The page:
What about unwholesome talk? I think we all know what that is. It’s that objectionable, sometimes harmful talk that usually comes out of the mouth— whether accidentally or deliberately makes no difference— it shouldn’t belong in the mouth of a church member who loves the Lord and is concerned with building up the body of Christ. Let me tell you something about the words that we speak. I say this because even Christians these days blurt out words and speech without even thinking what they’re saying. Where does this unwholesome talk come from? To quote Jesus: “The things that come out of the mouth come from the heart, and these make a man ‘unclean.’” (Matthew 15:18) The youngsters seems to like to mimic what they hear on screen, mindlessly repeating words spoken by those they idolize. But as the Bible says: “Bad company corrupts good character” (1 Corinthians 15:33) even if that company is only streaming unwholesomeness through a screen. What we cultivate in our hearts which eventually makes its way to our mouth in speech— is critical! It can be damaging to our own spiritual health or it can help us mature. It is also critical to the health of the church-body the Lord sacrificed everything in order to “build up” through us. Our Lord Jesus was speaking the truth in love when he said: “I tell you that men will have to give account on the day of judgment for every careless word they have spoken. For by your words you will be acquitted, and by your words you will be condemned.” (Matthew 12:36-37) This maybe out of context, but it does tell us volumes about how seriously the Lord takes the things that come out of our mouths. If your heart dwells on God’s grace and forgiveness and on the word of life and the will of God in order to please him— imagine what words would come out of your mouth!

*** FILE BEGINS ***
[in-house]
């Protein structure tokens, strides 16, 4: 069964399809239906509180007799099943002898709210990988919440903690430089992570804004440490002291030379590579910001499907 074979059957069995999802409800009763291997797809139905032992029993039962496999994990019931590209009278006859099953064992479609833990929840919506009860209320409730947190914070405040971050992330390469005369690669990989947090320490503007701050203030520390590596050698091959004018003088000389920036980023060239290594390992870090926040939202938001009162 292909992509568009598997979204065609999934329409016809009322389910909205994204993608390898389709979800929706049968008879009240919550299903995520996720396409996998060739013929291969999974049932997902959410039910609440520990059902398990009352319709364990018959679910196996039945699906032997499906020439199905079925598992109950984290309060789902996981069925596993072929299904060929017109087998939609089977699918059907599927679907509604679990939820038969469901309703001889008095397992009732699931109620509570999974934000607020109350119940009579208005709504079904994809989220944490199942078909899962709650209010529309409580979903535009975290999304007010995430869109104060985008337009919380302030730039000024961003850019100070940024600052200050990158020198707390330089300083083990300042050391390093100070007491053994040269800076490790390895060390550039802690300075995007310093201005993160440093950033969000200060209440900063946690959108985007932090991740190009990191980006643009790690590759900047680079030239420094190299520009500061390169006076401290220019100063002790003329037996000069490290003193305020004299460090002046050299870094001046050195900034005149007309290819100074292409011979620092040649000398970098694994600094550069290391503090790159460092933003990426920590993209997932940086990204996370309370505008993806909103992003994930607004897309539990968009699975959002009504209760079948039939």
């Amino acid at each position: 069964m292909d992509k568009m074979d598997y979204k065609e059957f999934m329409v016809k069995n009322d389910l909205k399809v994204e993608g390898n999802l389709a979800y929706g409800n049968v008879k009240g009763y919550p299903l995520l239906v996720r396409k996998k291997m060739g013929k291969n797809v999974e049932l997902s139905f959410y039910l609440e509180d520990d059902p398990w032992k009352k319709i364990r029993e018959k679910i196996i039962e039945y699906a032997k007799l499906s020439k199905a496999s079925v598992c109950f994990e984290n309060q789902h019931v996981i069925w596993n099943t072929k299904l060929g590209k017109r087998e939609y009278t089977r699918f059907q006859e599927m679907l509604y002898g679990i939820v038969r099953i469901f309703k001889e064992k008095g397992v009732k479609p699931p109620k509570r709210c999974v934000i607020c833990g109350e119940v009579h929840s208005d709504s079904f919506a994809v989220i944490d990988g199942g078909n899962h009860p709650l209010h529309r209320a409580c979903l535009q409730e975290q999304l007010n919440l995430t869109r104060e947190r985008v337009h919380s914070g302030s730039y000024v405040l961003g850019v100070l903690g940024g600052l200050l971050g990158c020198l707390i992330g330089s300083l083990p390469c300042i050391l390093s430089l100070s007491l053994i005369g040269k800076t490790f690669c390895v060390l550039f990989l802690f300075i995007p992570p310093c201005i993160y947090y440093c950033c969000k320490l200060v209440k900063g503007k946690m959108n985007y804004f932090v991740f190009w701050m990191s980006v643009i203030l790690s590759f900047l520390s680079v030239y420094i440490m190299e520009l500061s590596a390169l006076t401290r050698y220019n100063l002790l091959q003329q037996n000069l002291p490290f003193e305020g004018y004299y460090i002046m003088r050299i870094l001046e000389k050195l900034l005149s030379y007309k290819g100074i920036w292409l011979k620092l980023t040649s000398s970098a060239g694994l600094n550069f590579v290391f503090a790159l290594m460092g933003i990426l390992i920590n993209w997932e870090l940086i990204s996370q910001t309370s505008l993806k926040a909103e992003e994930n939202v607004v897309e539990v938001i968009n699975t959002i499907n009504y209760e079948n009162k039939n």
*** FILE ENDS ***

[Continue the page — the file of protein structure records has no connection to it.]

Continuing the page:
Let’s read our key verse together 30. “And do not grieve the Holy Spirit of God, with whom you were sealed for the day of redemption.” The Holy Spirit is not only the Spirit of God by whom we are sealed for the day of redemption, guaranteeing our transition when the day comes, the Holy Spirit is the “Spirit of Truth” as the Lord Jesus described Him on several occasions. Jesus told us: “You will know him, for he lives with you and will be in you.” (John 14:17) Christians instinctively know that God the Holy Spirit— who is the Spirit of Christ— lives in their hearts. He is also the Spirit who testifies about Christ (John 15:26), and guides us into all truth (John 16:13). Now you can understand why we may grieve him. The Holy Spirit guides you and me in the Truth, and testifies to Christ Jesus who died to set us free from all that is contrary to the Truth. Whatever we do that is not in harmony with that Truth grieves the Holy Spirit. And when he is grieved, He is troubled and miserable on our behalf, and we are troubled and miserable as well, because the Spirit will not let us rest until we repent and embrace forgiveness in Christ and walk in the truth again. Sometimes Christians are miserable to the point of despair and cannot find peace nor rest— that’s because the Holy Spirit seeks to reconcile with them again. He seeks to lead them back to the Truth through confession, repentance and trust in the Lord who is ever faithful to his redeemed children— for they are sealed through him for redemption. Let us put into practice the truth we learned in this chapter. Let us read verses 30-32 together. “And do not grieve the Holy Spirit of God, with whom you were sealed for the day of redemption. Get rid of all bitterness, rage and anger, brawling and slander, along with every form of malice. Be kind and compassionate to one another, forgiving each other, just as in Christ God forgave you.”